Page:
Government response updates: Trump issues stricter guidelines to stop virus spread


President Donald Trump and his coronavirus task force on Monday issued new, stricter guidelines to stop the spread of the disease, including that states with evidence of community transmission should close bars, restaurants and other indoor and outdoor venues where groups of people congregate.

The new nationwide guidelines also call on Americans to avoid gatherings of more than 10 people; avoid eating and drinking in bars, restaurants, and public food courts; and encouraging schooling from home across the country.

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“My administration is recommending that all Americans, including the young and healthy, work to engage in schooling from home when possible, avoid gathering in groups of more than ten people, avoid discretionary travel and avoid eating and drinking in bars, restaurants, and public food courts,” Trump said.

“If everyone makes this change or these critical changes and sacrifices now, we will rally together as one nation and we will defeat the virus, and we are going to have a big celebration altogether. With several weeks of focused action, we can turn the corner and turn it quickly — a lot of progress has been made.”

Holding up a piece of paper, Trump explained that everyone needed to comply for them to slow the spread.

MORE: White House issues new guidelines for stopping spread of coronavirus

“It’s important for the young and healthy people to understand that while they may experience milder symptoms, they can easily spread this virus and they will spread it indeed, putting countless others in harm’s way,” Trump said.

Asked by a reporter how long it would last, Trump replied, “people are talking about July, August, something like that.” He said he likes to say it “washes through” but “other people don’t like that term.”

The guidelines say that “In states with evidence of community transmission, bars, restaurants, food courts, gyms, and other indoor and outdoor venues where groups of people congregate should be closed.”

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National Institute of Allergy and Infectious Diseases Director Anthony Fauci said it was important to be aggressive, but noted the new guidelines apply only to the next 15 days.

“We really want people to be separated at this time,” Amb. Deborah Birx, the White House’s point person on coronavirus, said.

President Trump said a nationwide quarantine was not being considered “at this point.”

But he said, “We may look at certain areas, certain hot spots, as they call them.”

Asked, “Are you considering instituting a nationwide lockdown, a nationwide quarantine? There are still some questions about that,’ Trump then responded:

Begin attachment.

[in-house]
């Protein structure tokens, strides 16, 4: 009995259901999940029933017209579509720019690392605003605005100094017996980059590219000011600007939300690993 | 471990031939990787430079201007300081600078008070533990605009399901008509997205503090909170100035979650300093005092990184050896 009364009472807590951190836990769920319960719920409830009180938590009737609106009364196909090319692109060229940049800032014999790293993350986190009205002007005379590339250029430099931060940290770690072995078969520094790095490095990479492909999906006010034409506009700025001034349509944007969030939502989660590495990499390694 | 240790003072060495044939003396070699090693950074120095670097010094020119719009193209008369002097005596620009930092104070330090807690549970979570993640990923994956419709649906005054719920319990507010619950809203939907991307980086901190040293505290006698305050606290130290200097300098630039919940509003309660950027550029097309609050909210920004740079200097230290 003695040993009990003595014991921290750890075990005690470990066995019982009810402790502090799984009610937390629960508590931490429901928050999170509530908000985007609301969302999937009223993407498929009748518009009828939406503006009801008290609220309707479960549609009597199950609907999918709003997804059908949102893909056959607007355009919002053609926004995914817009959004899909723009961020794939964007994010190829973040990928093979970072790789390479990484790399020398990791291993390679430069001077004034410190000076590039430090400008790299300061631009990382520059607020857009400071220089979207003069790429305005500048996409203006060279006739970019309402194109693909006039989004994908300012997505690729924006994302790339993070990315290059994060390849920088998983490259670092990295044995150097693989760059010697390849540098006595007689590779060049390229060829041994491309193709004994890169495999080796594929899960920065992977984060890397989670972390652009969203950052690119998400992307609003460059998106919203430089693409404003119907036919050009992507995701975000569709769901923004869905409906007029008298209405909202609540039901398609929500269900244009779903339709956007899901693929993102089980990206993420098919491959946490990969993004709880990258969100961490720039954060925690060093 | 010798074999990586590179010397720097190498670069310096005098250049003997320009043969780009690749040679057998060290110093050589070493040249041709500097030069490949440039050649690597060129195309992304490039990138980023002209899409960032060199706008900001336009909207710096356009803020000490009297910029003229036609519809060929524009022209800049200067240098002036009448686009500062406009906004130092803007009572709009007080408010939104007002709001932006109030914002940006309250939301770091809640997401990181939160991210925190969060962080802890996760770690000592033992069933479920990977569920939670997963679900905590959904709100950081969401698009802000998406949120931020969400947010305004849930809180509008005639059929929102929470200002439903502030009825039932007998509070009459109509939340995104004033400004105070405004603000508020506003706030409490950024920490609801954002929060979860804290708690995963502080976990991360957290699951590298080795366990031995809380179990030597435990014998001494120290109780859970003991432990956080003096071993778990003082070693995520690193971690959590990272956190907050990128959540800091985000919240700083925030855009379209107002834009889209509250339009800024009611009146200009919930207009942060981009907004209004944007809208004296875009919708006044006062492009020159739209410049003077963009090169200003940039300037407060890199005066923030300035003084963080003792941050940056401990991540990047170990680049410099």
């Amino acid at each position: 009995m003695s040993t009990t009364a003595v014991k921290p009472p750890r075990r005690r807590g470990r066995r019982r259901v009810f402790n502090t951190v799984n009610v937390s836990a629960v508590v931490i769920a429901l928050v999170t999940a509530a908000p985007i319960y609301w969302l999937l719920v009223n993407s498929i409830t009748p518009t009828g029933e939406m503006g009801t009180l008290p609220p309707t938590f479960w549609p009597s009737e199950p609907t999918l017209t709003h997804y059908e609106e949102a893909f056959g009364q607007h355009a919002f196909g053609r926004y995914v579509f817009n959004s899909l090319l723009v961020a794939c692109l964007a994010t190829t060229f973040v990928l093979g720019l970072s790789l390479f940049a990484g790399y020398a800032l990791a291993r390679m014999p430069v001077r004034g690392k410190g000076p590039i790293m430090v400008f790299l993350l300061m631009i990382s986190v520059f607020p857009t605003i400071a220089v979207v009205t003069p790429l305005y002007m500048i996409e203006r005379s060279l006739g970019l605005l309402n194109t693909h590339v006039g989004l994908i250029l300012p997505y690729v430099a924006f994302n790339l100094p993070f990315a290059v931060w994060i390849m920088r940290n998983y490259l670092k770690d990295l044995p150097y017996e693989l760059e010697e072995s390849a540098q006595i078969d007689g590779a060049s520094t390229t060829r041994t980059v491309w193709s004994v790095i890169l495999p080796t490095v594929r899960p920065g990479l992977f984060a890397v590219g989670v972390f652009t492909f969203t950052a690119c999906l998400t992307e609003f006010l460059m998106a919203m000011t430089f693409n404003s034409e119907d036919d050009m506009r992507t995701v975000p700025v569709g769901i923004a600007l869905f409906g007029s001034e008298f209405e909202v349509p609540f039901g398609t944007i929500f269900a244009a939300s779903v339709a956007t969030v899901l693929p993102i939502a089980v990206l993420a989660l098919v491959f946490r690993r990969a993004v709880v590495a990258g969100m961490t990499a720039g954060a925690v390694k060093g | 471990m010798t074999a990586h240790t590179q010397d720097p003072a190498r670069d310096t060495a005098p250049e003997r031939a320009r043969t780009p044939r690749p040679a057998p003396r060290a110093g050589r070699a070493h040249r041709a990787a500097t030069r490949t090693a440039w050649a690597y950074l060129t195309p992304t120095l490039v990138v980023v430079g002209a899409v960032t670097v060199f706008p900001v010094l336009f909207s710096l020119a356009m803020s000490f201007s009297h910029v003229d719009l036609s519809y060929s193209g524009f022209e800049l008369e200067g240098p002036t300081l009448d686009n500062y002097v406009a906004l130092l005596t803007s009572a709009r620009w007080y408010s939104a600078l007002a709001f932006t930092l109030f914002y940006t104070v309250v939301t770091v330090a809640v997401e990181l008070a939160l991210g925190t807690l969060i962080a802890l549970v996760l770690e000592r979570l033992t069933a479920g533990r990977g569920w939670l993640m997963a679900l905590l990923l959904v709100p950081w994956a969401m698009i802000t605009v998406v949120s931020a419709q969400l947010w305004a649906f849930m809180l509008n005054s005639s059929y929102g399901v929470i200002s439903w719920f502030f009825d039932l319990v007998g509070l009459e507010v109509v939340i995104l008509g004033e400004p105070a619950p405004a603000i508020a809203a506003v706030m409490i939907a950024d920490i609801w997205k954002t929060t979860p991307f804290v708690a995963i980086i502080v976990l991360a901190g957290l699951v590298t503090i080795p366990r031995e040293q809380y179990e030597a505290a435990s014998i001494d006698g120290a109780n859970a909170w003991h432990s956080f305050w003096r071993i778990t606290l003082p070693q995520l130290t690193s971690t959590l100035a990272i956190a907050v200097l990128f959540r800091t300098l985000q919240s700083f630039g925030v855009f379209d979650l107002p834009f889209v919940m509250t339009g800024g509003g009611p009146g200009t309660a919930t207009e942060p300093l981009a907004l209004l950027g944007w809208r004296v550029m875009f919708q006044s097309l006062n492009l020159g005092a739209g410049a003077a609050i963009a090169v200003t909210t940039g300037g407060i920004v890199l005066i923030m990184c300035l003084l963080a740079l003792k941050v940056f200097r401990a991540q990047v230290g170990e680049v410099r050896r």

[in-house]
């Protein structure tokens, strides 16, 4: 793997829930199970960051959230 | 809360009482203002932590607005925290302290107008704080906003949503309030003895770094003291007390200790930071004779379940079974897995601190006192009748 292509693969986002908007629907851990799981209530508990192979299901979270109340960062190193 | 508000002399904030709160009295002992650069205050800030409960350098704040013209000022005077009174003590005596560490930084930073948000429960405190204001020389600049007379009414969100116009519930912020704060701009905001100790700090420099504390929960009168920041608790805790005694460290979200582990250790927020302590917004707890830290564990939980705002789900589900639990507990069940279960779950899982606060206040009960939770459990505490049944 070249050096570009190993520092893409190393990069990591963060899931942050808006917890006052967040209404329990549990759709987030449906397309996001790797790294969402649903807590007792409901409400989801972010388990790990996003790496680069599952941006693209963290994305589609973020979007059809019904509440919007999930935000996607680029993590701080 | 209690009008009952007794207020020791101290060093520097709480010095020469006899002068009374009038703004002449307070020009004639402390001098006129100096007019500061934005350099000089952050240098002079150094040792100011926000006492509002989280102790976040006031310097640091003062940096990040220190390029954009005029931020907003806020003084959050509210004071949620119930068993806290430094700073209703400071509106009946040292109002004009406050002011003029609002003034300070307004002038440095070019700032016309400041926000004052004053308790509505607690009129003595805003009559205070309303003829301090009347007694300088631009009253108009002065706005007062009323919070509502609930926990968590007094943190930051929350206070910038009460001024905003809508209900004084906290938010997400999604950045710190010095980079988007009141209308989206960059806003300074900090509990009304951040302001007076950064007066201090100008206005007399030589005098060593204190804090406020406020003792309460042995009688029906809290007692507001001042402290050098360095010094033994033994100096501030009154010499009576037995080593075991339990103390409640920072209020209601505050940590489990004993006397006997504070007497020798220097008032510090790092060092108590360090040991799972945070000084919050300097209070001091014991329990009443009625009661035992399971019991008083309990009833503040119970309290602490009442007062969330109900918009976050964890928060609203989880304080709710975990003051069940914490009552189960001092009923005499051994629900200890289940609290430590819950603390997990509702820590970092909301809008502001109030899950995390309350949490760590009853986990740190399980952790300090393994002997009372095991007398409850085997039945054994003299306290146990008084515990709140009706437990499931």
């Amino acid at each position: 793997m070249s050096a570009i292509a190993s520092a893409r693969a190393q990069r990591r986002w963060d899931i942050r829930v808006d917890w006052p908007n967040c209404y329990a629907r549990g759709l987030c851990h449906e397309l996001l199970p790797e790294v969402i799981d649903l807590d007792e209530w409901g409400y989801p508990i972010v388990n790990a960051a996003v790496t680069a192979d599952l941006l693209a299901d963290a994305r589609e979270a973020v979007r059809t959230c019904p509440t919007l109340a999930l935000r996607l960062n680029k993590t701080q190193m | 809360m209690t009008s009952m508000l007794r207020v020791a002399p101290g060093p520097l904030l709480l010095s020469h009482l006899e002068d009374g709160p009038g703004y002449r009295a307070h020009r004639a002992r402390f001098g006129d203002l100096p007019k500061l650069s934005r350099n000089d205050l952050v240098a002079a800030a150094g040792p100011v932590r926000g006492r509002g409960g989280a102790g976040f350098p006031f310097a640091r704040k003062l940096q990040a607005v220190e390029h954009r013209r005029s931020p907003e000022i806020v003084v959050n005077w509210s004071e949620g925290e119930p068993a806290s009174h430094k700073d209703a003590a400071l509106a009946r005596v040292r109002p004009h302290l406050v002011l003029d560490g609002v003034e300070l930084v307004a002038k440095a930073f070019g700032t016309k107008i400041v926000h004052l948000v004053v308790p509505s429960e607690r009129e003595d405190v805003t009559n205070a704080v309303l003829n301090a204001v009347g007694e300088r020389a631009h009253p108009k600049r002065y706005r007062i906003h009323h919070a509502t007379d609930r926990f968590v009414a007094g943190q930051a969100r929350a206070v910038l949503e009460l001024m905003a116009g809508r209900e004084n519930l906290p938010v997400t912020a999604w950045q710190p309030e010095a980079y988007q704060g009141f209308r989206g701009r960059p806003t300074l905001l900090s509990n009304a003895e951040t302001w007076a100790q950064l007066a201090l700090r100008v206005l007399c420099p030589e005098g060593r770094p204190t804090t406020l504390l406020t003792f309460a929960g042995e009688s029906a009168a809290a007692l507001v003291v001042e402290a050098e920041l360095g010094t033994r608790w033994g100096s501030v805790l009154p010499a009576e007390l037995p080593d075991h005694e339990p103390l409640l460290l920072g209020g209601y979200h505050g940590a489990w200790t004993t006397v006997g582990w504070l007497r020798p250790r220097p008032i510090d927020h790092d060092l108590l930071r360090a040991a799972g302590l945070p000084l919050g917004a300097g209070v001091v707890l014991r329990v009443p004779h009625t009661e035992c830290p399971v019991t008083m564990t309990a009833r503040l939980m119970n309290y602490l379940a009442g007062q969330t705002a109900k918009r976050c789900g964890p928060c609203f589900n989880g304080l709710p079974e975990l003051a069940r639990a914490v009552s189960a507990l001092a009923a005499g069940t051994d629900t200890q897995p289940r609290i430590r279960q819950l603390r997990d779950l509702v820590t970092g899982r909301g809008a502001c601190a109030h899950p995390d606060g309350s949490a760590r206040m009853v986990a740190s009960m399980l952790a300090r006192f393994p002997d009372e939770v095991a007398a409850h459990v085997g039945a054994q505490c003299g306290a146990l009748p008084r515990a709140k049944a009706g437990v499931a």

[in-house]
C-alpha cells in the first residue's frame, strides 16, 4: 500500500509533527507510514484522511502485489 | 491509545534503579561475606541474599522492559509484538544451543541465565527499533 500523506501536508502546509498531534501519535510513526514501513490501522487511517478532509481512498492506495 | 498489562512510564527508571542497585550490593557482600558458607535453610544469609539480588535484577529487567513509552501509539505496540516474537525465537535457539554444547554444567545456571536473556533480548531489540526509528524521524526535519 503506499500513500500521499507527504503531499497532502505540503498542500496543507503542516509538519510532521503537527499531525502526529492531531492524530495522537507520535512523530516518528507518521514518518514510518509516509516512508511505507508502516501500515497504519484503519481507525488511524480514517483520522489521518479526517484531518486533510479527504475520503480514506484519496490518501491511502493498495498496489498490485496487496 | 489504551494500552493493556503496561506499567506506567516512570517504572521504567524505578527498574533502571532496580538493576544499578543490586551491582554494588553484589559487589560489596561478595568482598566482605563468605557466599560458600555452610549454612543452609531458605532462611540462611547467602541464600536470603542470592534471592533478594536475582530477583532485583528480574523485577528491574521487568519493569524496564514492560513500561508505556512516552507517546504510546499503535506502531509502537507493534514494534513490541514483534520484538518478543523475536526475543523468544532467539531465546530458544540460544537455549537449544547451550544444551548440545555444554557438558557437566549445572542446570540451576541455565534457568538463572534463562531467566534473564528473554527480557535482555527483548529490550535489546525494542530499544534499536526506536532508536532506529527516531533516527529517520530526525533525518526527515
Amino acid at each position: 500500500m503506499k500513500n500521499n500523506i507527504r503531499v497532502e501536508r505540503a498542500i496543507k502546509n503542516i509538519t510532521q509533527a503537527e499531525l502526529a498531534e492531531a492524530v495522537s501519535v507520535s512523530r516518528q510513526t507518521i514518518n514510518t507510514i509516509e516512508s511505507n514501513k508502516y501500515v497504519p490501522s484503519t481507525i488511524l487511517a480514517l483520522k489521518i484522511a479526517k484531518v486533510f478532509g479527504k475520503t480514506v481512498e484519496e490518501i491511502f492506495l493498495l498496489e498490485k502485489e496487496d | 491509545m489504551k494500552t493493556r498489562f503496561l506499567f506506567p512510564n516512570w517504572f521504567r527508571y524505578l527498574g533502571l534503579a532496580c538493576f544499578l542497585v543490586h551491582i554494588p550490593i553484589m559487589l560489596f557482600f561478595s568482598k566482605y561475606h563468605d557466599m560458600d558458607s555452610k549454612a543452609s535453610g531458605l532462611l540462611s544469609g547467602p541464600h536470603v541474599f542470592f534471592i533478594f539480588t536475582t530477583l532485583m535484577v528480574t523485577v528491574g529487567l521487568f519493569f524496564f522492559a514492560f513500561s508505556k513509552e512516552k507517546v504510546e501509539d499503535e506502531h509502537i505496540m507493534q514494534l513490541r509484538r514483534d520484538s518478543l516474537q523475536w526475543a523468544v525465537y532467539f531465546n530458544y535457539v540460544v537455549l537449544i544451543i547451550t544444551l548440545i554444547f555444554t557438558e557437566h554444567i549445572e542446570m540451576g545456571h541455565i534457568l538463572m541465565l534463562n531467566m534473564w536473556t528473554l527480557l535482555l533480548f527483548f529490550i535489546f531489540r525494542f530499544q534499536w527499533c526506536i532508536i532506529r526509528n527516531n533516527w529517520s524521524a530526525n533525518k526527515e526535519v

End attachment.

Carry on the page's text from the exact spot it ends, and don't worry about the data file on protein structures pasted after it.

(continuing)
“At this point, not nationwide. But there are some, you know, places in our nation that are not very effective at all but we may, we may look at certain areas, certain hot spots as they call them. We’ll be looking at that. But, at this moment, no we are not.”

As he spoke, the Dow Jones Industrial average closed down just short of 3,000 points.

Asked if the economy is headed into a recession, Trump said, “Well, it may be.”

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“We’re not thinking in terms of recession. We are thinking in terms of the virus,” Trump said. “I think there is a tremendous pent-up demand both in terms of the stock market and in terms of the economy and once this goes away. Once it goes through and we are done with that, you’re going to see a tremendous surge.”

He expressed confidence that the economy will rebound with strength “once this goes away.”

Labeling the coronavirus an “invisible enemy,” the president said he doesn’t ultimately determine what makes a recession.

“I don’t, number one, determine recession. I just say this, we have an invisible enemy. We have a problem that a month ago no one ever thought about,” he said.

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For now, the president said his focus is on the virus, not a possible recession.

“My focus is really on getting rid of this problem, this virus problem. Once we do that, everything else is gonna fall into place,”

Asked by ABC News Senior White House Correspondent Cecilia Vega about how he’s talking to his own family about the coronavirus outbreak, President Trump acknowledged that people are “very scared.”

He said he’s talked to his youngest son about how bad the virus is and said “it’s bad.”

Trump again expressed surprise about the virus’ spread but said, “hopefully it is going to be a best case, not a worst-case. That is what we are working for.”

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Trump confirmed a New York Times report that he told governors they should try to get things like respirators and masks on their own.